Actively Develop Your Brand

It is important to remember that just as consumer brands don’t necessarily articulate their brand qualities outright, you don’t have to either. Actions speak much louder than words and your performance on assignments and your marketing activities will build your brand in the eyes of your clients. The key for you is to know what you are building.

When you are reasonably clear about your brand, you can start thinking about the type of activities you could carry out that would be consistent with your offer and your values and that would thus reinforce them.

If you value authenticity, in other words, being true to yourself and to who others are, you might not feel comfortable organising formal events and formal ‘networking coffees’. You might prefer to use informal opportunities as they arise.

For example, imagine you ring a client to discuss something work- related and you hear in her voice that she’s under stress. If you believe she would appreciate someone from the outside to talk to, then, as an authentic person, you can suggest meeting for coffee for her to use you as a sounding board. Make the time, even if you are busy. Your client will no doubt appreciate and remember this; it is consistent with your brand and will leave an impact. The key is for you to be aware of your activities and how they all link together.

Other things you can do to build your personal brand are:

  • Use LinkedIn to post a short version of your CV and build your network of all the people you have ever worked with. Engage in recommending others and be grateful when others recommend you.
  • Find ways to ‘give back’ in a way that is consistent with your personal brand. For example, if you’re an accountant offer to do the books for a school or community group close to your heart.
  • Write articles in your area of speciality. You can set yourself up with a regular blog or contribute to relevant professional magazines.
  • Just as big consulting firms offer free client seminars, so can you, within reason. Find a creative way by which you can communicate your point of differentiation to your existing clients. Maybe you have developed a tool to help you with analysis; consider offering a brief presentation about it to other recent clients.
  • Identify the right networking opportunities for you. Attend them and offer to present to them. Most are looking for interesting and new presenters.
  • Build your own network of key clients and think of ways you can bring them together for everyone’s benefit.

A Final Word on Personal Branding

Although this advice was written for someone who is a self-employed consultant or contractor, the key principles of personal branding apply to everyone. Whether you are in the private sector or the public sector, a professional services provider or in the non-for profit sector, you can use the approach outlined here.

Personal branding is becoming more and more important in today’s highly networked and visible environment. Increasingly, smart recruiters and HR professionals identify the candidates they want through the various online and offline networks that exist. Personal brands help them bypass expensive and sometimes inefficient traditional recruiting models.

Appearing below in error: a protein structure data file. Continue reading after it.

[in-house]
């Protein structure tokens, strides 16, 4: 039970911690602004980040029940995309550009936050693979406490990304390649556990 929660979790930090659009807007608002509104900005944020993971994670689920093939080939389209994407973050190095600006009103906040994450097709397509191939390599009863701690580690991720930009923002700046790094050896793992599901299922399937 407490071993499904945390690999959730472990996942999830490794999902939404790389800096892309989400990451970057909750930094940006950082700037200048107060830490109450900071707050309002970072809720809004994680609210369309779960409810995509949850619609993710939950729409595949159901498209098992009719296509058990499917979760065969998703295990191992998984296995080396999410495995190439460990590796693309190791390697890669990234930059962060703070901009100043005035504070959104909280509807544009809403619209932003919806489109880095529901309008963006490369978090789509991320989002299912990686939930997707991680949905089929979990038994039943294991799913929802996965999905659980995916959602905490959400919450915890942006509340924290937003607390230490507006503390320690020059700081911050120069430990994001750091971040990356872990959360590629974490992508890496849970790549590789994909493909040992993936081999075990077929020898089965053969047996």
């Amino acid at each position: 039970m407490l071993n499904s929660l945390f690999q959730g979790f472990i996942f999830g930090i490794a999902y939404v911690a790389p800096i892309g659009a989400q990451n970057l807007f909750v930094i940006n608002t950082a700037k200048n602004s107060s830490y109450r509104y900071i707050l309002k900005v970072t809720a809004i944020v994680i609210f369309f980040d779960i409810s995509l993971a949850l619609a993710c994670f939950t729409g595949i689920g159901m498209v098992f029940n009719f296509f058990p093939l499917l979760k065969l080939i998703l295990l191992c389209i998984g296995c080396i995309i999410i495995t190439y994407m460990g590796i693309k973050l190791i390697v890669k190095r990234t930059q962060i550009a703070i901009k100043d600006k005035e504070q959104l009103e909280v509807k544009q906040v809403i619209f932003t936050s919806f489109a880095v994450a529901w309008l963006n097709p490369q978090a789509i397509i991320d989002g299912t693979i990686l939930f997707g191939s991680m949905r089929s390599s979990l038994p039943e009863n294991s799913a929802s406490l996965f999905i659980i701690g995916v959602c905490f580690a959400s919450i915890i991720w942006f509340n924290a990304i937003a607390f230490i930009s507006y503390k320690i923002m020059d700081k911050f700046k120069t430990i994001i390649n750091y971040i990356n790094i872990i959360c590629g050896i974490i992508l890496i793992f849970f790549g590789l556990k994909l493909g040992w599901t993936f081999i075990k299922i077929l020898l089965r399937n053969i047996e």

There are numerous benefits to strategically building and developing your personal brand whether you are an employee, a consultant or a contractor. Personal branding should be a process you refresh on an ongoing basis in order to adapt your brand to changing market needs and to new experiences, skills and interests that you acquire.

Finally, after a year of being strategic about your personal brand, take stock! Ask your clients what they think you stand for to find out how successful you’ve been.

A Worked Example on Personal Branding

1. Identify what makes you unique

Let’s say our member (we’ll call her Jane) did the Reflected Best Self exercise and received consistent feedback along the lines of:

“Jane is at her best when she has a meaty problem to sink her teeth into. She uses her academic analytical training to cut through the crap and come up with a practical and workable approach to solving the problem”.

Jane can start constructing her personal brand using a statement around this functional strength such as “I bring an analytical, systematic and pragmatic approach to problem solving”.

2. Identify your values

When Jane considers her values she decides that the three that best define her are:

  • Honesty and integrity
  • Continuous learning – knowledge
  • Altruism – giving back

The feedback she received in the RBS supports her choice of values and the examples add further depth. Jane can now articulate her personal brand as- “I bring analytical, systematic and pragmatic and a well informed approach to problem solving. I share fresh perspectives based on the latest research. I am true to my word and I don’t overcharge my clients”.

3. Identify key sources of work

After giving some thought to where her work comes from, Jane realises that most of her work come through referrals from her clients but also other consultants as well.

4. Actively develop your brand

Jane can now use her value of altruism and giving back to do the following:

  • Create her own network of key people and organise get-togethers to help them network with one another… as well as sing her praises!
  • Write one or more articles outlining some of her tried and true methods in problem-solving that others can use. Send these around her network.
  • If she likes presenting, write a presentation about her approach to problem-solving to present in the many networking groups that exist in her region.